I’ve heard a lot about underwater turbine windows to harness the kinetic energies of the earth’s ocean currents, which have the potential to create enough electricity to supply world demand. Supposedly, the underwater grids could be routed to all countries in need of electricity, providing an endless and constantly renewable resource. — Catherine K., Des Moines, Iowa
Well, Catherine, we are on our way to that vision. Right now, many of the marine energy projects and concepts are scattered, but that will begin to change as the industry matures.
A series of companies has begun the journey to meet this challenge. Ocean Renewable Power Company (ORPC) is a developer of tidal energy technology and projects. The core component of ORPC’s proprietary Ocean Current Generation (OCGen™) technology will be tested at one of ORPC’s tidal energy sites in Eastport, ME in December 2007 to provide a proof of concept. ORPC has Preliminary Permits from FERC for two tidal energy sites in Maine and one in Alaska. Following the turbine demonstration project, ORPC plans to design, build, test and monitor a commercial scale OCGen™ module.
Another company, Oceana, is in the third of six planned pre-commercial development and testing phases of its scaled prototype ocean current power generation devices, which includes deployment of one or more grid connected demonstration projects in U.S. waters by the end of 2008. Verdant Power has successfully placed five freeflow tidal units in the East River, which will leverage a myriad of other urban sites, as well as new private investment in the company.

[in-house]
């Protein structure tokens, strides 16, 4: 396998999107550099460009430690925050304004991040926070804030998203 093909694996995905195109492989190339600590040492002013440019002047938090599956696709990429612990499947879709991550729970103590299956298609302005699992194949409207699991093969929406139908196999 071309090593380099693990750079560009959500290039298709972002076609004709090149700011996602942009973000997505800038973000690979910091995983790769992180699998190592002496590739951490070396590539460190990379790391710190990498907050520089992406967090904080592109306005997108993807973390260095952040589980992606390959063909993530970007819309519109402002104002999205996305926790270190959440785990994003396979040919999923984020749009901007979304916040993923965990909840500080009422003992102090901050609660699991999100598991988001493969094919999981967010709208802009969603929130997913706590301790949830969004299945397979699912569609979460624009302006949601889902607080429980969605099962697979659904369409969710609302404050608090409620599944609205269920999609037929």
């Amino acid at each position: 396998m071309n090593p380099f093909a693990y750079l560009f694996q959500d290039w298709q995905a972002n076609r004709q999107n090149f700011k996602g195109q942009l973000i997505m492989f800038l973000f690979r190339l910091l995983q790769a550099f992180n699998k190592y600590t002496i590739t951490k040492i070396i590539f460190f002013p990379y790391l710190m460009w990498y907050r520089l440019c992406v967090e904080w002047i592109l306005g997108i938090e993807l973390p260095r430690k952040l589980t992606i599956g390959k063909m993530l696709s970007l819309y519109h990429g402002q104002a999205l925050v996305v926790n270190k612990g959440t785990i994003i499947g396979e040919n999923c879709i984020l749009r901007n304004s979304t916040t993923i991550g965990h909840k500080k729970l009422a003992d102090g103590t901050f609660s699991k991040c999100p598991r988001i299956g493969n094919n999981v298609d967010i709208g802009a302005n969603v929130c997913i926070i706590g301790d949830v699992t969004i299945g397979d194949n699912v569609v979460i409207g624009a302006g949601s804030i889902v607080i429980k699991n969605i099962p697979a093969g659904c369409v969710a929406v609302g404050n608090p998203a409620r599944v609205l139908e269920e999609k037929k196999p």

Ocean Power Technologies of New Jersey has deployed its own wave-powered buoys off of New Jersey and in Hawaii. However, as Renewable Energy Access reported recently, just hours before its scheduled removal earlier this month, Finavera Renewables’ AquaBuOY 2.0 sunk, which shows there is still much to learn about harvesting energy from our globe’s waters.
As I have said many times before, water energy technologies are the real sleeper in renewable energy, and I expect that wave, tidal, freeflow hydropower, and ocean thermal and ocean currents could easily meet 10 percent of the world’s energy needs. This will take patience and cooperation from the world’s governments who own and regulate their waterways, so these industries can accelerate, grow, and scale-up.